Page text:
With the circuit finished I started on the microcode tonight. The first step was to spell out each instruction as a series of microinstructions (in pseudocode). For example:
reg(rs1) -> alu_a reg(rs2) -> alu_b alu_o -> reg(rsd); alu_op(and)
is the AND instruction. That reads as
- Transfer the value of the register specified in the rs1 portion of the instruction to the A input of the ALU
- Do the same with rs2 and the ALU's B input
- Set the ALU operation to AND and transfer the output of the ALU to the register rsd points at
This isn't very interesting for anyone who has done any CPU design, but I'd like to do a series of posts detailing how everything works at that level of detail. Hopefully this project will be simple enough for use when explaining things to a newbie (as long as they don't look too long at the corners I'm cutting here and there).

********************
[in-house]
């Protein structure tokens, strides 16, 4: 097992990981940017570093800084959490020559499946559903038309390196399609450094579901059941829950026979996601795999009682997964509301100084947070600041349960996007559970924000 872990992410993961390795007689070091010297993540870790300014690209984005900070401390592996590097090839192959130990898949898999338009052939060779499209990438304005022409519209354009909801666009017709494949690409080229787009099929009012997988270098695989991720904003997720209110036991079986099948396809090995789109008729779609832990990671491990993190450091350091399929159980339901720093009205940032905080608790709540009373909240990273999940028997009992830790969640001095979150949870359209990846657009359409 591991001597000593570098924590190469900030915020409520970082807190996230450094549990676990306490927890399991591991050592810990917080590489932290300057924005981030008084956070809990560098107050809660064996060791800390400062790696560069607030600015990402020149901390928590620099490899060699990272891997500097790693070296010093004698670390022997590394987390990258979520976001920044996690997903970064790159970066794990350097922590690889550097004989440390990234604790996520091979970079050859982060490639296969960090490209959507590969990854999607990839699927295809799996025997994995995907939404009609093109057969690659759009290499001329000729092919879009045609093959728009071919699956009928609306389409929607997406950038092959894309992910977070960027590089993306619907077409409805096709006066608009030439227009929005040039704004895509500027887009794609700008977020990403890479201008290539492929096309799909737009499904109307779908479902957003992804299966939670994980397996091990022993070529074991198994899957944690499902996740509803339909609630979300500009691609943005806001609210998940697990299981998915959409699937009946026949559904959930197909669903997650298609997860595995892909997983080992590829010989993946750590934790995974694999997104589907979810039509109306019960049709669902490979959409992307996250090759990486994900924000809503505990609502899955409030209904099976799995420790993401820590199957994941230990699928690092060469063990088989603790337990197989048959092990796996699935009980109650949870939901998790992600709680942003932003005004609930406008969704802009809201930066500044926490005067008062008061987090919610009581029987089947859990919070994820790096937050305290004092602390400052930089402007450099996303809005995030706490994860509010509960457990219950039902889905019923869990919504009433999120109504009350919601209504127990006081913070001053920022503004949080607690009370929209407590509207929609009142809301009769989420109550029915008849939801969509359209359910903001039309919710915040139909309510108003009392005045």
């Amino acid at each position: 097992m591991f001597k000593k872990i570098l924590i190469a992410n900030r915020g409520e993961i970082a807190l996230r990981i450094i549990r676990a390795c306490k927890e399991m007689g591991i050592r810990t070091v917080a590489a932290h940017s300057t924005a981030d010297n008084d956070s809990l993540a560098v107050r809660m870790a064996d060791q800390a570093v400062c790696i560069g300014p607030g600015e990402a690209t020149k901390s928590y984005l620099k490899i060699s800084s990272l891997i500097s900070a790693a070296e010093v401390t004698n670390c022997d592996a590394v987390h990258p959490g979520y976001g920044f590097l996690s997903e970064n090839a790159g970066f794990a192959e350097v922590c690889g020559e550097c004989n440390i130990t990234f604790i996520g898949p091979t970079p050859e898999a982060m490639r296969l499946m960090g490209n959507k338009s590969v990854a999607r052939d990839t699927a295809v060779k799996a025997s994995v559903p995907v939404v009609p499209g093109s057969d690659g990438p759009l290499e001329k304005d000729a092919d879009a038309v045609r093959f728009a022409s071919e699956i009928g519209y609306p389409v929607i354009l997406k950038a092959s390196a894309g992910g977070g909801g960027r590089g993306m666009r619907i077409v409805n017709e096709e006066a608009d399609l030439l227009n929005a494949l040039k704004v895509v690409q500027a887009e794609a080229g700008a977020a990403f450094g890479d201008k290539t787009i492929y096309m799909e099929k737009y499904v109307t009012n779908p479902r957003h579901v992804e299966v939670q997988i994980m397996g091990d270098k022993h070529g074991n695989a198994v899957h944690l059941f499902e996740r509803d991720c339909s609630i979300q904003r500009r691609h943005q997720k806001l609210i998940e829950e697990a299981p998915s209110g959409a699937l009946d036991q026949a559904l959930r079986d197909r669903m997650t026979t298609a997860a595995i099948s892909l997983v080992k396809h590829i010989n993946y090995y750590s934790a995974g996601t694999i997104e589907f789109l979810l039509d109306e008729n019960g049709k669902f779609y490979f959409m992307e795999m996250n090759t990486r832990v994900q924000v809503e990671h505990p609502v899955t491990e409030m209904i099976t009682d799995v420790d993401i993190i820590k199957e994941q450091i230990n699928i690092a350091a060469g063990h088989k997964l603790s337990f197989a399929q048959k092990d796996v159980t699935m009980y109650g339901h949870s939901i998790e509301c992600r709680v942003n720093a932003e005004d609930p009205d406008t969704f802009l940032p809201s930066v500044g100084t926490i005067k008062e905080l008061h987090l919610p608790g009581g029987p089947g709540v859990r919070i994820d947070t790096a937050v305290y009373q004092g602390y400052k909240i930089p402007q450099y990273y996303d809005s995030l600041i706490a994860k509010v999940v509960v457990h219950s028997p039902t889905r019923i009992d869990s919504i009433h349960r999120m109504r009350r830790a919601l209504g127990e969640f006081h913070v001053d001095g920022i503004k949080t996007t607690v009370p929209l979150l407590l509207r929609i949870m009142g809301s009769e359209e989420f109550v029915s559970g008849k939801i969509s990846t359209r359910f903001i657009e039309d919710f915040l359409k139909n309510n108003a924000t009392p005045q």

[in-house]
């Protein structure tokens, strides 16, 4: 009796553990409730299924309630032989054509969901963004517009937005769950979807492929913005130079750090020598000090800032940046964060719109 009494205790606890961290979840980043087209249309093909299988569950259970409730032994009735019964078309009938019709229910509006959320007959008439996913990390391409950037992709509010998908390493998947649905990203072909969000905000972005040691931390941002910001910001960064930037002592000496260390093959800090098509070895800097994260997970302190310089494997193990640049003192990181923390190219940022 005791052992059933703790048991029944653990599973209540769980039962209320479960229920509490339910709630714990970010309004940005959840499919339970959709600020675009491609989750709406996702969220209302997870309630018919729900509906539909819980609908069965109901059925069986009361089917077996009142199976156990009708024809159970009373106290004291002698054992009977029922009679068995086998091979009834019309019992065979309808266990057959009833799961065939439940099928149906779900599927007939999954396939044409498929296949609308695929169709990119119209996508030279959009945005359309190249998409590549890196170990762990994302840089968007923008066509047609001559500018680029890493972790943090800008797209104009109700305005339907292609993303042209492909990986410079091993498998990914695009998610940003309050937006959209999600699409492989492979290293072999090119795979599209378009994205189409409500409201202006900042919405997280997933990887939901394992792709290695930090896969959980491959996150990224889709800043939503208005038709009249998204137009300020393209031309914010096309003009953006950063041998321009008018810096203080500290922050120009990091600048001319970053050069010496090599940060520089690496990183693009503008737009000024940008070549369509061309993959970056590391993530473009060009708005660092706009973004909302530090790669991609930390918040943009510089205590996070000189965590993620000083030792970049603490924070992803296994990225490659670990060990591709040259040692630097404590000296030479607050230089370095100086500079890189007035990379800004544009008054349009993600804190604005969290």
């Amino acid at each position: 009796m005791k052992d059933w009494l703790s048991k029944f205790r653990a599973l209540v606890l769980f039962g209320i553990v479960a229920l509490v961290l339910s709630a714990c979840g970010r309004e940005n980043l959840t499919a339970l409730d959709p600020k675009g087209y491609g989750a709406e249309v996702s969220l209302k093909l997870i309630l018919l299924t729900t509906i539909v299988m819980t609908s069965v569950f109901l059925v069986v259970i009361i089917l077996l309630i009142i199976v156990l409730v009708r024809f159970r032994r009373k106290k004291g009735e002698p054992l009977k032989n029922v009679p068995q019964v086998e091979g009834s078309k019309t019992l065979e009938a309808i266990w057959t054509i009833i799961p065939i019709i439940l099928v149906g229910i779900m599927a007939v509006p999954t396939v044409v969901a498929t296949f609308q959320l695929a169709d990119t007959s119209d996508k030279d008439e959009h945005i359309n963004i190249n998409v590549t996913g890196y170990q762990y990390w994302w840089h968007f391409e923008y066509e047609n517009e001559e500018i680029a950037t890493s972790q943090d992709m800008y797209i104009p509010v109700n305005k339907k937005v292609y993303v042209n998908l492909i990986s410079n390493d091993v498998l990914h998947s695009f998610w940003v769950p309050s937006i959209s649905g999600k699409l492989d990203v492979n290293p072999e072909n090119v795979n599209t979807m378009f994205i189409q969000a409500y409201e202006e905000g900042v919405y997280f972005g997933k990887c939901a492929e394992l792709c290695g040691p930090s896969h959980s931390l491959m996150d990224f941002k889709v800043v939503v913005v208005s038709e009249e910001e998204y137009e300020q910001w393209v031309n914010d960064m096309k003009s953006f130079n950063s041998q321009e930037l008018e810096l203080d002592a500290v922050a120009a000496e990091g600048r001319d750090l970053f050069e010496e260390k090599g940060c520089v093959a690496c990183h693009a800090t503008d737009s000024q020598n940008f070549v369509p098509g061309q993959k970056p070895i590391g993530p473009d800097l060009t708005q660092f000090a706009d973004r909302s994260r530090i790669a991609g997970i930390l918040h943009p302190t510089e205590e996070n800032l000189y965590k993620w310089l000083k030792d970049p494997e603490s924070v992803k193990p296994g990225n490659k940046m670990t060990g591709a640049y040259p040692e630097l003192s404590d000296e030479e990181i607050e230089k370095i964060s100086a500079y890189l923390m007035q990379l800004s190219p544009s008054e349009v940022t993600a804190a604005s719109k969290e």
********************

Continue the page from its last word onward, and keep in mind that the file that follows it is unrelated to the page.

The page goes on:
Now that the microcode is done we can see how many cycles each instruction will take. An instruction fetch will take 6 cycles (ouch!), and the most expensive instruction (LW) takes 18 cycles including the fetch. I will give more details when I go over the memory unit, but the biggest reason that things take so long is the fact that we're doing our reads one byte at a time. Much slower than having a 32-bit external data bus, but it makes loading misaligned values much easier.
What was the mistake that the title mentions? The LH and LB instructions sign-extend the value loaded from memory and I completely overlooked that when I did the memory unit. Luckily we had some free spots in the ALU for an extend halfword and extend byte operation. That will work well enough for now, but if I ever go to actually build risk-vee in hardware I will look at doing that in the memory unit itself.
Up next is writing a program to generate the microcode ROM.